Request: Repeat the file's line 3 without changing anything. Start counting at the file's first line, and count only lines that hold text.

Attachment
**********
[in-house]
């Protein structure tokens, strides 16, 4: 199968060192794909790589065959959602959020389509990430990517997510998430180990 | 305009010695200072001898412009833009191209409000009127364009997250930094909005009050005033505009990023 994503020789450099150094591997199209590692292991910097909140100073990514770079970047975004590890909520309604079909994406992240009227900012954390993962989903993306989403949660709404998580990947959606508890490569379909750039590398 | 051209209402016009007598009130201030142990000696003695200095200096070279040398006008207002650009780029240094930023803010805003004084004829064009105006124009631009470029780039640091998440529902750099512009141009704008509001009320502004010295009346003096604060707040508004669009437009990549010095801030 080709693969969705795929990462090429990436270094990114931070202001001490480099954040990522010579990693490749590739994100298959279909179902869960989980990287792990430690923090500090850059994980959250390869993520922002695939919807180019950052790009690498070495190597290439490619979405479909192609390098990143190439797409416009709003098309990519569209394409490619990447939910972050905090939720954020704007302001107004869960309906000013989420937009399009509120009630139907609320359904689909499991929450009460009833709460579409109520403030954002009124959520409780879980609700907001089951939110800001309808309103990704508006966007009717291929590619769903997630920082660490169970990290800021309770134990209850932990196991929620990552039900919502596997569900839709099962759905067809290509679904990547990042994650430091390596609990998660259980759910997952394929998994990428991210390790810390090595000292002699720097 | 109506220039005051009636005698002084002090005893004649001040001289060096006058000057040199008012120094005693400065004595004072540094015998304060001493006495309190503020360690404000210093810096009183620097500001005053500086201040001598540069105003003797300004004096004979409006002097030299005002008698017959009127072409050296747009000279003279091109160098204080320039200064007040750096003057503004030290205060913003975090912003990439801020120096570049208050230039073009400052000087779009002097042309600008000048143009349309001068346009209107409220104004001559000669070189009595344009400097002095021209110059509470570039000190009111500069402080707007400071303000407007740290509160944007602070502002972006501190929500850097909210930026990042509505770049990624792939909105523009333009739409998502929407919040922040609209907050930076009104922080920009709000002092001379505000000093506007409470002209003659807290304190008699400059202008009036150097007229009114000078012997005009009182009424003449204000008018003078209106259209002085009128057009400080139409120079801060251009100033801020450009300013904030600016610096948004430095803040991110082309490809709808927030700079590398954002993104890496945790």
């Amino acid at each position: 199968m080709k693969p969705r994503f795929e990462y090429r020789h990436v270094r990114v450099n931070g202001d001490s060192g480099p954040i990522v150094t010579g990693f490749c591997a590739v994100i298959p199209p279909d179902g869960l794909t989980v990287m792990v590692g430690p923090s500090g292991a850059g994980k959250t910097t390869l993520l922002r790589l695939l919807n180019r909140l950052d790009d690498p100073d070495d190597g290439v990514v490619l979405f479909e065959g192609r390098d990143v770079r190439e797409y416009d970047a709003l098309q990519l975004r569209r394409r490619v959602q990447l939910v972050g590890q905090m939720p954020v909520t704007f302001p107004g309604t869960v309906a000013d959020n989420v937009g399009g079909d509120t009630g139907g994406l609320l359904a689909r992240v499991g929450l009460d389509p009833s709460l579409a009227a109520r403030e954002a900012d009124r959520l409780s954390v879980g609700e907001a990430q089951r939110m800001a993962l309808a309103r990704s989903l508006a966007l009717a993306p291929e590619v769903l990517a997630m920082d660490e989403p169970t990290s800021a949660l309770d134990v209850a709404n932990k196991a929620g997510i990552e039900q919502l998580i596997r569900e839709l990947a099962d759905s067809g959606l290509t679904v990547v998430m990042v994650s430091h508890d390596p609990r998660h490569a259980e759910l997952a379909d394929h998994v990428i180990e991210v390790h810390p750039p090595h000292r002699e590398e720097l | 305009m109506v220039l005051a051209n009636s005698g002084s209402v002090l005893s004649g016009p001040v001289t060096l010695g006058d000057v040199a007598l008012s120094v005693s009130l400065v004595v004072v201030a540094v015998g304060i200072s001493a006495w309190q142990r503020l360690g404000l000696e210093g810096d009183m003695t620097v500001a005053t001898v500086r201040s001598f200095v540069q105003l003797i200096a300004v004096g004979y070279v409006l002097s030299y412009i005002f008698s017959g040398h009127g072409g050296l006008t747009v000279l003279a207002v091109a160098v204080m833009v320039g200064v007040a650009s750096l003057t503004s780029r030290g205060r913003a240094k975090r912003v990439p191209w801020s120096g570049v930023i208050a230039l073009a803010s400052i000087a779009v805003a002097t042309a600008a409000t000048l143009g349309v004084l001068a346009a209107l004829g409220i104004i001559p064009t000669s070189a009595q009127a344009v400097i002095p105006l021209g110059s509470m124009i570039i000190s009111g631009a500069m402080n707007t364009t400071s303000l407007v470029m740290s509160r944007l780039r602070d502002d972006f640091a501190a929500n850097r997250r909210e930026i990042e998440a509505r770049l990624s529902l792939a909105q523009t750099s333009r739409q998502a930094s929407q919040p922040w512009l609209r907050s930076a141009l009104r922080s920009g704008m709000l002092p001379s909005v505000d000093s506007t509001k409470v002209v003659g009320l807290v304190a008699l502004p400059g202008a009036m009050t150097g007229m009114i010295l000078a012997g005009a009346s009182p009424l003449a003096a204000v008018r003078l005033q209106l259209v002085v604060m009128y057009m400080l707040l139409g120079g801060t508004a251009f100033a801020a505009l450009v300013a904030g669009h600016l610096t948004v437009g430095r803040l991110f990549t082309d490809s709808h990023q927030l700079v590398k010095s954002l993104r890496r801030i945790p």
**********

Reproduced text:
């Amino acid at each position: 199968m080709k693969p969705r994503f795929e990462y090429r020789h990436v270094r990114v450099n931070g202001d001490s060192g480099p954040i990522v150094t010579g990693f490749c591997a590739v994100i298959p199209p279909d179902g869960l794909t989980v990287m792990v590692g430690p923090s500090g292991a850059g994980k959250t910097t390869l993520l922002r790589l695939l919807n180019r909140l950052d790009d690498p100073d070495d190597g290439v990514v490619l979405f479909e065959g192609r390098d990143v770079r190439e797409y416009d970047a709003l098309q990519l975004r569209r394409r490619v959602q990447l939910v972050g590890q905090m939720p954020v909520t704007f302001p107004g309604t869960v309906a000013d959020n989420v937009g399009g079909d509120t009630g139907g994406l609320l359904a689909r992240v499991g929450l009460d389509p009833s709460l579409a009227a109520r403030e954002a900012d009124r959520l409780s954390v879980g609700e907001a990430q089951r939110m800001a993962l309808a309103r990704s989903l508006a966007l009717a993306p291929e590619v769903l990517a997630m920082d660490e989403p169970t990290s800021a949660l309770d134990v209850a709404n932990k196991a929620g997510i990552e039900q919502l998580i596997r569900e839709l990947a099962d759905s067809g959606l290509t679904v990547v998430m990042v994650s430091h508890d390596p609990r998660h490569a259980e759910l997952a379909d394929h998994v990428i180990e991210v390790h810390p750039p090595h000292r002699e590398e720097l | 305009m109506v220039l005051a051209n009636s005698g002084s209402v002090l005893s004649g016009p001040v001289t060096l010695g006058d000057v040199a007598l008012s120094v005693s009130l400065v004595v004072v201030a540094v015998g304060i200072s001493a006495w309190q142990r503020l360690g404000l000696e210093g810096d009183m003695t620097v500001a005053t001898v500086r201040s001598f200095v540069q105003l003797i200096a300004v004096g004979y070279v409006l002097s030299y412009i005002f008698s017959g040398h009127g072409g050296l006008t747009v000279l003279a207002v091109a160098v204080m833009v320039g200064v007040a650009s750096l003057t503004s780029r030290g205060r913003a240094k975090r912003v990439p191209w801020s120096g570049v930023i208050a230039l073009a803010s400052i000087a779009v805003a002097t042309a600008a409000t000048l143009g349309v004084l001068a346009a209107l004829g409220i104004i001559p064009t000669s070189a009595q009127a344009v400097i002095p105006l021209g110059s509470m124009i570039i000190s009111g631009a500069m402080n707007t364009t400071s303000l407007v470029m740290s509160r944007l780039r602070d502002d972006f640091a501190a929500n850097r997250r909210e930026i990042e998440a509505r770049l990624s529902l792939a909105q523009t750099s333009r739409q998502a930094s929407q919040p922040w512009l609209r907050s930076a141009l009104r922080s920009g704008m709000l002092p001379s909005v505000d000093s506007t509001k409470v002209v003659g009320l807290v304190a008699l502004p400059g202008a009036m009050t150097g007229m009114i010295l000078a012997g005009a009346s009182p009424l003449a003096a204000v008018r003078l005033q209106l259209v002085v604060m009128y057009m400080l707040l139409g120079g801060t508004a251009f100033a801020a505009l450009v300013a904030g669009h600016l610096t948004v437009g430095r803040l991110f990549t082309d490809s709808h990023q927030l700079v590398k010095s954002l993104r890496r801030i945790p």